4 Muscular contraction forces water past the gills and out via external gill slits. Buccal cavity acts as both a suction pump and a force pump. Buccal Pump UySBQJUQ&feature=related Teleost (Bony) Fish Gills are located in opercular cavities and protected by the operculum. Buccal-Opercular Pump Ram Ventilation Fish swims forward with mouth open: water flows across gills without active pumping. Ram Ventilation Obligate ram ventilators = lost ability to actively pump ater over their gills and must rely soly on ram Ventilation Must swim to maintain oxygen levels in blood Fish Gills Fish Gills 4 gill arches in each opercular cavity. Provided structural support 2 rows of gill filaments project from each gill arch. Each filament is covered with rows of secondary lamellae. Perpendicular to filament Fish Gills Each gill arch contains an afferent & efferent blood vessel.
5 Afferent blood vessels carry deoxygenated blood to the capillaries in the secondary lamellae. Efferent blood vessels carry oxygenated blood from the capillaries back to the gill arch. Secondary lamellae: Thin-walled & highly vascularized Primary Respiratory surface Fish Gills Fish Gills Counter current Exchange . blood flow through capillaries in secondary lamellae is opposite the flow of water through the gills. Oxygen extraction from water can be as high as 70 - 80%. Fish Gills Ventilation in Air Oxygen availability high Density of medium is low Face evaporation across Respiratory surface, therefore internally located. Amphibians Use cutaneous respiration, external gills, lungs, or some combination of these 3. Depends if they are extracting oxygen from water or from air. Ventilate lungs using a buccal force pump. Amphibians Reptiles Most have two lungs tidal Ventilation Air comes into the organism via the mouth and trachea, and each lung has a bronchus that allows airflow into the chambers of the lungs.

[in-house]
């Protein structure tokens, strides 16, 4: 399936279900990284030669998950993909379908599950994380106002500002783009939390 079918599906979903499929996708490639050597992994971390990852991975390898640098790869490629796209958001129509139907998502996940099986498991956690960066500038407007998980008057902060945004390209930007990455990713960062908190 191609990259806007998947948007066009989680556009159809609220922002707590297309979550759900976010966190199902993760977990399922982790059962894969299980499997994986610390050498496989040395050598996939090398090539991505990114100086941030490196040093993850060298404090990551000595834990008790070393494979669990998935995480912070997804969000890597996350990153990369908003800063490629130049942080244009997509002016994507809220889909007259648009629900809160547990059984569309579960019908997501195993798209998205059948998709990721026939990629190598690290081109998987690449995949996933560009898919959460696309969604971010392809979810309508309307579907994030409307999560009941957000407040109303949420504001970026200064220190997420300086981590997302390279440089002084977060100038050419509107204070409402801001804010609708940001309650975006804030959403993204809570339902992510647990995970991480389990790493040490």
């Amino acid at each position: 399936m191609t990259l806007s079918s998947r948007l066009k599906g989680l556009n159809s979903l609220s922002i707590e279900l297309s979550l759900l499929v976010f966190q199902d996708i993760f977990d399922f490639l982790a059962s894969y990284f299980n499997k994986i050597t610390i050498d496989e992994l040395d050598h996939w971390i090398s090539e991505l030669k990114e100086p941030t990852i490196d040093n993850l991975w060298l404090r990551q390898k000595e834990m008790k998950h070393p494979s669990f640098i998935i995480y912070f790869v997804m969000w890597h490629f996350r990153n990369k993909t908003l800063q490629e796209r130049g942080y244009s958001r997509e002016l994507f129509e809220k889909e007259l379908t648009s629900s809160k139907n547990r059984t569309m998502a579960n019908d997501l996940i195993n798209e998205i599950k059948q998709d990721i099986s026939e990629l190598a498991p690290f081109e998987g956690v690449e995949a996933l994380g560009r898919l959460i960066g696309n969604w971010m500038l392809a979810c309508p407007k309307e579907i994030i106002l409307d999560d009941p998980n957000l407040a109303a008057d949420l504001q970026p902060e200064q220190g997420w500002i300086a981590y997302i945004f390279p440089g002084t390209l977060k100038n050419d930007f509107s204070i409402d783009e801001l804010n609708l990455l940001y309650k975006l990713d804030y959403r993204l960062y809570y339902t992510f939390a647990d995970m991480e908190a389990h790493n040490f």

6 Reptiles Rely on suction pumps to ventilate lungs. Ventilatory cycle is triphasic . divided into 3 phases: 1. Inspiration (suction pump). 2. Breath-hold 3. Expiration (passive). Reptiles Changing volume of chest cavity: Snakes and Lizards: Intercostal muscles Turtle and tortises: Pair of sheet-like abdomen muscles & movement of forelimbs. Crocodilians: Hepatic septum, liver, & diaphragmaticus muscles. Reptiles Reptiles Birds Unidirectionally ventilate their lungs. Lung is stiff and undergoes little change in volume during ventilatory cycle. Series of air sacs associated with lungs: Posterior airs sacs Anterior air sacs Birds Birds Bird Ventilation requires two cycles of inhalation and exhalation. Airflow across the Respiratory surfaces of the lungs is unidirectional and almost continuous. Birds Birds At syrinx the trachea divides into 2 primary bronchi.
7 Primary bronchi split into secondary bronchi, termed dorsobronchi. Dorsobronchi further divide into parabronchi. Parabronchi lead into secondary bronchi, termed ventrobronchi, and back to primary bronchi. Birds Birds Parabronchi smallest airways of a bird lung. are folded, forming hundreds of blind-ended structures called air capillaries. Air capillaries Primary site of gas Exchange Thin walls = minimal barrier for gas Exchange Birds Nares & Trachea Syrinx Mouth Primary Bronchi Trachea (2). Anterior Air Posterior Sacs Air Sacs Ventrobronchi Parabronchi Dorsobronchi air capillaries . Birds: Inspiration Birds: Expiration Birds: Parabronchi